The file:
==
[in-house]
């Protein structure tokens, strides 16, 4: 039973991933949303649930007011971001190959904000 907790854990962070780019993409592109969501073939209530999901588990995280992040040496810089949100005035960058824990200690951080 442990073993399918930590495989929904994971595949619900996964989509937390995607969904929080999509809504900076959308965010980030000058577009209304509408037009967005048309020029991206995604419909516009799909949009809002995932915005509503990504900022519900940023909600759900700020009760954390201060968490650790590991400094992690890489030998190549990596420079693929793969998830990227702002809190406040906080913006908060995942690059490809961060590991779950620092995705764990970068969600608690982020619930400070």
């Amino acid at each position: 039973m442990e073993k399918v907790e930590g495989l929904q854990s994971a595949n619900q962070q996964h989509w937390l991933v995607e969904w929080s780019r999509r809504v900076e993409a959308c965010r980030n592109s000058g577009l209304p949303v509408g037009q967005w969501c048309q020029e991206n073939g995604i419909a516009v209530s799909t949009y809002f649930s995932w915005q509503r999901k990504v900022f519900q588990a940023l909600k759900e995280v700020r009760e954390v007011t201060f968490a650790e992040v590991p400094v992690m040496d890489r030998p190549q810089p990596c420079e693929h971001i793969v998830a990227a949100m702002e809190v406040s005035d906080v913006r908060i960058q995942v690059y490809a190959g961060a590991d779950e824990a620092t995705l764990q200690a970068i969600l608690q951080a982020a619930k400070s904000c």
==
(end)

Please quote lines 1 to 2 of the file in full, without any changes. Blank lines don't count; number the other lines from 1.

[in-house]
């Protein structure tokens, strides 16, 4: 039973991933949303649930007011971001190959904000 907790854990962070780019993409592109969501073939209530999901588990995280992040040496810089949100005035960058824990200690951080 442990073993399918930590495989929904994971595949619900996964989509937390995607969904929080999509809504900076959308965010980030000058577009209304509408037009967005048309020029991206995604419909516009799909949009809002995932915005509503990504900022519900940023909600759900700020009760954390201060968490650790590991400094992690890489030998190549990596420079693929793969998830990227702002809190406040906080913006908060995942690059490809961060590991779950620092995705764990970068969600608690982020619930400070």